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This post was contributed by Scott Kurtz. It originally ran on Webcomics.com in 2010.
I was talking to Kris Straub about this and expressing frustration in the response we often get during the Q&A portions of our frequent comicon panels. No matter how long we discuss the importance of putting the work first during the panel, one of the first questions asked is always about some specific form of monetization. “How many T-shirts do I make?”
Kris asked me if I ever heard about cargo cults. And I hadn’t so I looked it up.
Cargo cults sprang up after World War II along islands in the South Pacific. Japanese and American soldiers invaded these islands, set up bases and soon after, all these amazing material goods and technology started falling out of the sky on a regular basis. Goods that the indigenous tribes shared in from time to time. After the war, the soldiers packed up and left and the air drops stopped. So the tribesmen started emulating the soldiers, assuming that if they acted the way they did, the goods would start falling from the sky again.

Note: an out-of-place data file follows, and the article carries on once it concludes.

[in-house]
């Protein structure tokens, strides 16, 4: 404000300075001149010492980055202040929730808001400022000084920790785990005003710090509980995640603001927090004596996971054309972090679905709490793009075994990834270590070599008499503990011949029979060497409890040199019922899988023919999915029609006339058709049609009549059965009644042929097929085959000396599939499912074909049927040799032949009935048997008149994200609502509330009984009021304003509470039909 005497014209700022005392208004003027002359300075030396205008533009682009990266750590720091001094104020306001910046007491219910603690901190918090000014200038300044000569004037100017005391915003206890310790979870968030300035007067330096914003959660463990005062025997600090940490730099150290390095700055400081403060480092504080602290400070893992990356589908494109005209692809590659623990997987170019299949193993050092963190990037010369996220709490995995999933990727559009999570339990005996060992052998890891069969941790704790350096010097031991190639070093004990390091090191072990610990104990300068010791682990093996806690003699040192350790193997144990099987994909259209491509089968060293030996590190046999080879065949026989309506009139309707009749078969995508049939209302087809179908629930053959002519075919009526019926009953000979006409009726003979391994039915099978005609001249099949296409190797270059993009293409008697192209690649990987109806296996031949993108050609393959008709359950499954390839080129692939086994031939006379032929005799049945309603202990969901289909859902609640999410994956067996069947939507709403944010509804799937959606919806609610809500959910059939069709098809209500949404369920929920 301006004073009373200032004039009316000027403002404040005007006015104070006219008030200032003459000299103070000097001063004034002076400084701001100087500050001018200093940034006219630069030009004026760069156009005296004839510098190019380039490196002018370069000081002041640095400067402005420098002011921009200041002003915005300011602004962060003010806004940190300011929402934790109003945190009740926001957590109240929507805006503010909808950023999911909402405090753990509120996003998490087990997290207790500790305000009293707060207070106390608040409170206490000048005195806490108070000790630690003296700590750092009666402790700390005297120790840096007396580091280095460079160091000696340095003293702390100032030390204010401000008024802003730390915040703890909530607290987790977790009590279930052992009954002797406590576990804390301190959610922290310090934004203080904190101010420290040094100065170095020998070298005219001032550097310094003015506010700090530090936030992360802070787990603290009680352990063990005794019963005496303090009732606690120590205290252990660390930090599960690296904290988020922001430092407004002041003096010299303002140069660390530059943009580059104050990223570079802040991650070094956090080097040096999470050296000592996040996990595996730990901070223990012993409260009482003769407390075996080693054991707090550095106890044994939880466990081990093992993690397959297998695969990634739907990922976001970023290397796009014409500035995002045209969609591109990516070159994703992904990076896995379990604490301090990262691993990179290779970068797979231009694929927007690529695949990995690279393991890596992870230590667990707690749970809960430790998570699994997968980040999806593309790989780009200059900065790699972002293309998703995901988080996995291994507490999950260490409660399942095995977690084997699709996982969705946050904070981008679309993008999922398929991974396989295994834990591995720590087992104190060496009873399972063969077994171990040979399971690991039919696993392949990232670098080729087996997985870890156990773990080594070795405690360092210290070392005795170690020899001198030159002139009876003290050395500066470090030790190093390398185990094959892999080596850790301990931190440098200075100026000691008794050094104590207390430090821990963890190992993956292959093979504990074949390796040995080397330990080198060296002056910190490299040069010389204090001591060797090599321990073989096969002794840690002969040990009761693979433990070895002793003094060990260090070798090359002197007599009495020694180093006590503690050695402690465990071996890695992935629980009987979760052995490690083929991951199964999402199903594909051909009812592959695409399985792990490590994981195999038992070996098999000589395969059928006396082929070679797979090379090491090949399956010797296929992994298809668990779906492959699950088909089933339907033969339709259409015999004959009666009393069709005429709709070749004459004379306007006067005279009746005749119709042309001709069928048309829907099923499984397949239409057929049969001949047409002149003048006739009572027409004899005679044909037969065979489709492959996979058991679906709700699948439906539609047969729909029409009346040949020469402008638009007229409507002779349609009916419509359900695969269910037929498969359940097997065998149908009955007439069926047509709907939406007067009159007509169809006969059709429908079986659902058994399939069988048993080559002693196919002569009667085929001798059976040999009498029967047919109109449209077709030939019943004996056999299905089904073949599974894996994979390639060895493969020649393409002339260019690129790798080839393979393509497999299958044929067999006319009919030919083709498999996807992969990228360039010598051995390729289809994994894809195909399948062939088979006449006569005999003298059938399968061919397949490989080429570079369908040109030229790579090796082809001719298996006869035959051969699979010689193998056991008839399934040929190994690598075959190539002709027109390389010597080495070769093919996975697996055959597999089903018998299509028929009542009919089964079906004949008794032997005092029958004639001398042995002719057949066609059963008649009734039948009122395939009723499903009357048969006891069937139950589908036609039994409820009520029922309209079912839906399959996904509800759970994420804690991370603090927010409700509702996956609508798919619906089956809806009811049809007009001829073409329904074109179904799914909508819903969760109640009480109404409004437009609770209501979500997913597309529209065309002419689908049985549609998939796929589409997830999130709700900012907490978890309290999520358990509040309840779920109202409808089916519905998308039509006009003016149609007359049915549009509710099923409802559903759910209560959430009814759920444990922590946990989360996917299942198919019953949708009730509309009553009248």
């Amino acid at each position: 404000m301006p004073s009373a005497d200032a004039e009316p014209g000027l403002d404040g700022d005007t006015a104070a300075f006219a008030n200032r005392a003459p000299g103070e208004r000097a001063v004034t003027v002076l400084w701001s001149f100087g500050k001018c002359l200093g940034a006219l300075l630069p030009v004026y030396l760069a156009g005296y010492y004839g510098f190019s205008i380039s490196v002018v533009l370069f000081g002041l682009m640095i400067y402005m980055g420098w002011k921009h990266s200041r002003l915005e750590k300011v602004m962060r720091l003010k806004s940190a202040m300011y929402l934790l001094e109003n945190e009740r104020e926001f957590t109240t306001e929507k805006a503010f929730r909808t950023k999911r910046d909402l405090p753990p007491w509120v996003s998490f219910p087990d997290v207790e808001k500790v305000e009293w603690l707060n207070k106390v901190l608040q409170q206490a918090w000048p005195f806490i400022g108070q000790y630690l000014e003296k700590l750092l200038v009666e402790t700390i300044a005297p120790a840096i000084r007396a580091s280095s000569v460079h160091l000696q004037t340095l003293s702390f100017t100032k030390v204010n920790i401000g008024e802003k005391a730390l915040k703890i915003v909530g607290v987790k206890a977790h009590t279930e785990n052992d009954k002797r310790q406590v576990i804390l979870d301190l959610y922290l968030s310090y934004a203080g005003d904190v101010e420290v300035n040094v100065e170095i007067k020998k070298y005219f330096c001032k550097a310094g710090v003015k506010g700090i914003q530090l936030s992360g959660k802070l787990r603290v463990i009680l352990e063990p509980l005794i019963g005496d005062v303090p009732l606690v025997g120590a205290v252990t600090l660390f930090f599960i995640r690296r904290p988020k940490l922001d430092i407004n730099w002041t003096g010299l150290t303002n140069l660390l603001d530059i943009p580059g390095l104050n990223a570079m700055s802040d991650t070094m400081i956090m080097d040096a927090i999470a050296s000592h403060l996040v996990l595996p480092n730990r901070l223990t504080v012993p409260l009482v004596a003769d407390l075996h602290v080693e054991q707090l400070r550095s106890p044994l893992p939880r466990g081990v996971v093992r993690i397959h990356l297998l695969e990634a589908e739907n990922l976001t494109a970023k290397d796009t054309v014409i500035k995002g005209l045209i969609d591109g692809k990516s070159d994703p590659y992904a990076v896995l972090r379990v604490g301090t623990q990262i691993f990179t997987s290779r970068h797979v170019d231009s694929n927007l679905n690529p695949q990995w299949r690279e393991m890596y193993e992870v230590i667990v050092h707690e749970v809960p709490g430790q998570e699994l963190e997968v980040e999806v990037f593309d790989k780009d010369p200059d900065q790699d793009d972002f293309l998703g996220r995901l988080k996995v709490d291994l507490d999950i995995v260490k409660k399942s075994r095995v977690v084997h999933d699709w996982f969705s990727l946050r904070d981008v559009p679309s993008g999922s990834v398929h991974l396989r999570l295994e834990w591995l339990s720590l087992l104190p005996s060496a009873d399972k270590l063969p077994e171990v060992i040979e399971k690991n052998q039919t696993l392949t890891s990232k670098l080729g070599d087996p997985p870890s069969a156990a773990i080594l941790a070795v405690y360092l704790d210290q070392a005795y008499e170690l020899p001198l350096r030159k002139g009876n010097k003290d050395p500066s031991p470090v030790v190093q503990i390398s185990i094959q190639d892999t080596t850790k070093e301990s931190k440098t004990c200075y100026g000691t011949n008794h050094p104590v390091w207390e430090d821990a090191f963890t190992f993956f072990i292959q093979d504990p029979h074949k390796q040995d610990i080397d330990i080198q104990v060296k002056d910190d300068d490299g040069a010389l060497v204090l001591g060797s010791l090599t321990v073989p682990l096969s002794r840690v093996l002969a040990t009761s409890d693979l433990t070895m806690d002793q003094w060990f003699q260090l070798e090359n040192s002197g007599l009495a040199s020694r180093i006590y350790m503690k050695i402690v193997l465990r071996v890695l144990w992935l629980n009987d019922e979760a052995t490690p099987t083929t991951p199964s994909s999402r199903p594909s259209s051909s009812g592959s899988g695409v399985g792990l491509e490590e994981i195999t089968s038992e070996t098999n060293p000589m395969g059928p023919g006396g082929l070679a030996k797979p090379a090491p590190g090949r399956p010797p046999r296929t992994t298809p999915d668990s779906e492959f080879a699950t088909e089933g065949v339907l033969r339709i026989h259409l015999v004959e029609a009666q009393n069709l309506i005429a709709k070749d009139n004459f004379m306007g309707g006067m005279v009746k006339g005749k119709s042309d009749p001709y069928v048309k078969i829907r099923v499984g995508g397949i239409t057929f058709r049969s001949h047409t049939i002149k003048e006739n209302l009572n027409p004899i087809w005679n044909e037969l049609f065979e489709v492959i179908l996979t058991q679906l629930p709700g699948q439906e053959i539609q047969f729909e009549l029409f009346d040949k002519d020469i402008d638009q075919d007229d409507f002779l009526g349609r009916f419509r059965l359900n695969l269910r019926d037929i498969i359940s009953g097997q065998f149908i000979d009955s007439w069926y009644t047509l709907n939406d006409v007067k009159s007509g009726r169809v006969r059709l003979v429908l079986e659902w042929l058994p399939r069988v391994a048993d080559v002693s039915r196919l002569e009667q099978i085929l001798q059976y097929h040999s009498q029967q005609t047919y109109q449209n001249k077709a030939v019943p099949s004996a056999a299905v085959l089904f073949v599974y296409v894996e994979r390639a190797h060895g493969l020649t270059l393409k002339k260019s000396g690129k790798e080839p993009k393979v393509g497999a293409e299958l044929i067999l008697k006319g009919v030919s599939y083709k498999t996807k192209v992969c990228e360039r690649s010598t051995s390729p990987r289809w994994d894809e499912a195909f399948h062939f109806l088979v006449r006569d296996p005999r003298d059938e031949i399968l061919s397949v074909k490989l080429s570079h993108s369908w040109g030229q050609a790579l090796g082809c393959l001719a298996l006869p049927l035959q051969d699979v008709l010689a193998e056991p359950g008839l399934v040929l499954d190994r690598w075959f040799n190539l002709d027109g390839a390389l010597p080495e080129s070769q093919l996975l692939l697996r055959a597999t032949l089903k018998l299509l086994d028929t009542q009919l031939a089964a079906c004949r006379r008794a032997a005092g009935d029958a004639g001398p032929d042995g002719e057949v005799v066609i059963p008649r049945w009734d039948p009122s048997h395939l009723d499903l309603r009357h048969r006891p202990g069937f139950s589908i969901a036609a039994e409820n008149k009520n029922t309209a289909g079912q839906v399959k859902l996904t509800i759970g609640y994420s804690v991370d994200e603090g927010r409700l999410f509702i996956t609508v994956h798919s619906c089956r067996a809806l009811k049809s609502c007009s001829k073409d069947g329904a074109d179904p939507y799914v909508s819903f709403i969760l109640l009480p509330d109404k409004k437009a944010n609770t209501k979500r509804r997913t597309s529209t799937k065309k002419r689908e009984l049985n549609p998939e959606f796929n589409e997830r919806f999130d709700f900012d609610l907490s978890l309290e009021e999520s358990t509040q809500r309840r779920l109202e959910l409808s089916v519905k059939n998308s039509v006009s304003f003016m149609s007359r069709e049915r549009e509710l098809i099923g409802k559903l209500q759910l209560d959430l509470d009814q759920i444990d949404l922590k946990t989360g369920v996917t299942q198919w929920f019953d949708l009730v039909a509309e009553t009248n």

So you have these military bases made out of straw and wood popping up on these islands, with natives making uniforms and wooden guns and marching in formation looking up and waiting for more stuff to fall out of the sky.
And that’s what’s happening to a group of people in webcomics. There are a lot of people emulating all the wrong things in the hopes that in doing so, they’ll bring themselves success. And to make matters worse, discouraging these people only seems to make their resolve stronger.
I see aspiring cartoonists with barely 100 regular readers looking to print books, make plushes, spend hundreds of dollars traveling to conventions. Why? Because they’re observing successful webcomickers doing the same and thing and falsely believe that by emulating these practices, success will follow. I promise you it won’t. Emulating those practices before your work can property support it won’t bring success, just unsold inventory an unrecoverable investments. And ultimately it’ll bring discouragement, resentment and ultimately it might lead to giving up completely.
Strong content will provide a creator with ample opportunities to monetize it. And when the time comes for your work to start supporting that monetization, the tips and tricks you learn here can hopefully be put to good use. But emulating these practices before the time is right, is counter to your goals.